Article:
The Classroom October 2014
by Jerry Hayes
Q Bees Collecting Honey Dew
I am in NW Tennessee. I was having trouble with my phone line and decided to walk to the mailbox and check the line also. I came up to a pecan tree and it had a buzz like a swarm! I walked around the tree, shaded my eyes but couldn't t see flying bees right off. But after close observation, both honey bees and bumble bees were working on the leaves and I have never seen this before. Is this common?
You may have heard about a very small insect called an aphid. It is one of the few insects that like honey bees have some level of sociality; meaning they like to live together. Aphids feed on plant sap. The leaves are the thinnest part so allow the piercing mouth parts of the aphid to access the fluid in the leaves. This sap is very thin and of very low nutritional value, especially protein. An individual aphid has to process a lot of sap to get the nutrition it requires. The aphid’s digestive system is almost a straight tube from the mouth to the anus, the excretory end. Because the volume of sap processed is so great, most of it is expelled. And most of it has lots of sugars in it that the aphid simply can’t utilize, so it is expelled on the leaf surface.
This is where the ‘sociality’ part comes in. Put hundreds or thousands of aphids on a leaf and then multiply those by all the leaves on a tree and that is a lot of sugary aphid excretion, sometimes called honey dew. This is a food resource that is easy to collect and has food value for all sorts of insects, ‘bees’ included, but also ants and some small mammals, fungus and yeast etc.
Honey bees and their cousins land on the leaves, lick up the sugary aphid excrement and bring it back to the colony to be used immediately or stored if the volume is great enough. It isn’t really honey because it isn’t nectar from flowering plants collected by the bees, brought back and turned into or stored as honey. This material is from another insect, the aphid. In Germany, as an example, there is a lucrative market for this special material, honey dew honey, that is collected by honey bees from the Black Forest region and extracted and packaged in jars just like real honey. It has a unique taste, color and odor and is prized by some.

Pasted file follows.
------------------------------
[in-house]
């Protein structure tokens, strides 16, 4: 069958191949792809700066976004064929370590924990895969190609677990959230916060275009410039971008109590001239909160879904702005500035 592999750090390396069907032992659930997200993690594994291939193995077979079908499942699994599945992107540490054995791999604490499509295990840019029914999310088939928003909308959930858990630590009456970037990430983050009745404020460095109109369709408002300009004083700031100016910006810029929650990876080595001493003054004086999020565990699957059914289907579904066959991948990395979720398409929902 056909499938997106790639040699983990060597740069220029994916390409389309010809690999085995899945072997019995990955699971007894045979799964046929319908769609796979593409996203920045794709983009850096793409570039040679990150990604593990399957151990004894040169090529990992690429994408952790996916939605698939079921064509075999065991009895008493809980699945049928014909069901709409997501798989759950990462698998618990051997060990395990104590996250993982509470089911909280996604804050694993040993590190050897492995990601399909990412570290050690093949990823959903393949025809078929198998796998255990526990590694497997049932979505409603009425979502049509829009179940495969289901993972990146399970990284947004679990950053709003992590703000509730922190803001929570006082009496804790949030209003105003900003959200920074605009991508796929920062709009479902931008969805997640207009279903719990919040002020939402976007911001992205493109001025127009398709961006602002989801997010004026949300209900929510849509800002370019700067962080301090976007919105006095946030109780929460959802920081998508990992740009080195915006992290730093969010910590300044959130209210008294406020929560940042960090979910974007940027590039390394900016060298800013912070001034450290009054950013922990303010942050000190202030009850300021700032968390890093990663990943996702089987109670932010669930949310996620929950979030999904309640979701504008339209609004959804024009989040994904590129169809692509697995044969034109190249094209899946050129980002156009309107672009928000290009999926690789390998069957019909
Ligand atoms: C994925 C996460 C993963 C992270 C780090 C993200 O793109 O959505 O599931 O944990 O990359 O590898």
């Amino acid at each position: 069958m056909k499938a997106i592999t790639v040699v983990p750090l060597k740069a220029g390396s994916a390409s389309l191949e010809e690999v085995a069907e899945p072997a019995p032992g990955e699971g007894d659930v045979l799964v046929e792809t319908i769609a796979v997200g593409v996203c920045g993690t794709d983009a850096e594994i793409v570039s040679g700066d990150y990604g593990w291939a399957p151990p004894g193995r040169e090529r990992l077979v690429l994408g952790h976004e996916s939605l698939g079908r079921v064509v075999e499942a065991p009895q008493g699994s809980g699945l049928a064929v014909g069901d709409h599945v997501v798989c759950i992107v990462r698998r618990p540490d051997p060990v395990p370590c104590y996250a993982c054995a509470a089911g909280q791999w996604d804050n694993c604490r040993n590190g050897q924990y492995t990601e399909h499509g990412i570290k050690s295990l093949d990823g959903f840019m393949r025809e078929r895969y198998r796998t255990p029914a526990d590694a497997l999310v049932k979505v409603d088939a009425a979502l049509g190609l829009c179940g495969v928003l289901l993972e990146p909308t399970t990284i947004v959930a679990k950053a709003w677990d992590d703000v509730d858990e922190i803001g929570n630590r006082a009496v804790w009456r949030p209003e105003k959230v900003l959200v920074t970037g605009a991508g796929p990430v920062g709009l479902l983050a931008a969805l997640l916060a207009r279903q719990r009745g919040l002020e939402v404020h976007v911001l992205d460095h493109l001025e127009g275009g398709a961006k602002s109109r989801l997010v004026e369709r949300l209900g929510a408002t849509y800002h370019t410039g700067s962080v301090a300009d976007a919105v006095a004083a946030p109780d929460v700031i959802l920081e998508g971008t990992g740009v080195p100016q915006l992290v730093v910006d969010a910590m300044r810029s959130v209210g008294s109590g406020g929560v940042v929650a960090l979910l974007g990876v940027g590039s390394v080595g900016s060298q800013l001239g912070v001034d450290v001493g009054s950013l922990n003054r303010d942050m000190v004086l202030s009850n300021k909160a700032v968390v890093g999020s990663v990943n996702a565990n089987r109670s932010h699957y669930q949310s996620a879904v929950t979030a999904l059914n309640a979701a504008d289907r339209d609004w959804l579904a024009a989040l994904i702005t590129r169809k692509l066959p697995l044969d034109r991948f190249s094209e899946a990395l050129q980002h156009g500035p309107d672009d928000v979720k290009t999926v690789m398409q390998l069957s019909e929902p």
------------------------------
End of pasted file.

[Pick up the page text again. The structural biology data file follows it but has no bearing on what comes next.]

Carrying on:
The short story is that honey bees and bumble bees are simply collecting an easy sugar-based food resource deposited by aphids on the leaf surface.
Q Pressure-treated Lumber; Placing Beeswax in Your Smoker; and Bee Aggression
1. My first question concerns the recent discussion of using pressure-treated wood (PTW) in beehives. I have been using PTW for my hive stands and the 2x4 hive support-frame that the bottom board sits on. I have had no problem with these, but they are painted. Wouldn't painting PTW help to seal in the toxins and prevent the bees from contacting it?
2. Is it okay to use beeswax in my smoker to help keep it going? When I started beekeeping, I read many books and none mentioned dropping in a little ball of beeswax to help keep your fuel burning. Jamie Ellis' article, in the May issue of ABJ, had a good discussion of smokers, and a couple of excellent tips, but he did not mention using beeswax to keep it going. Pine needles for fuel are often mentioned, but never beeswax. So, is this just too obvious to mention, or is there some problem with using beeswax? Perhaps it gums up the smoker? Or perhaps burning beeswax is not calming to the bees?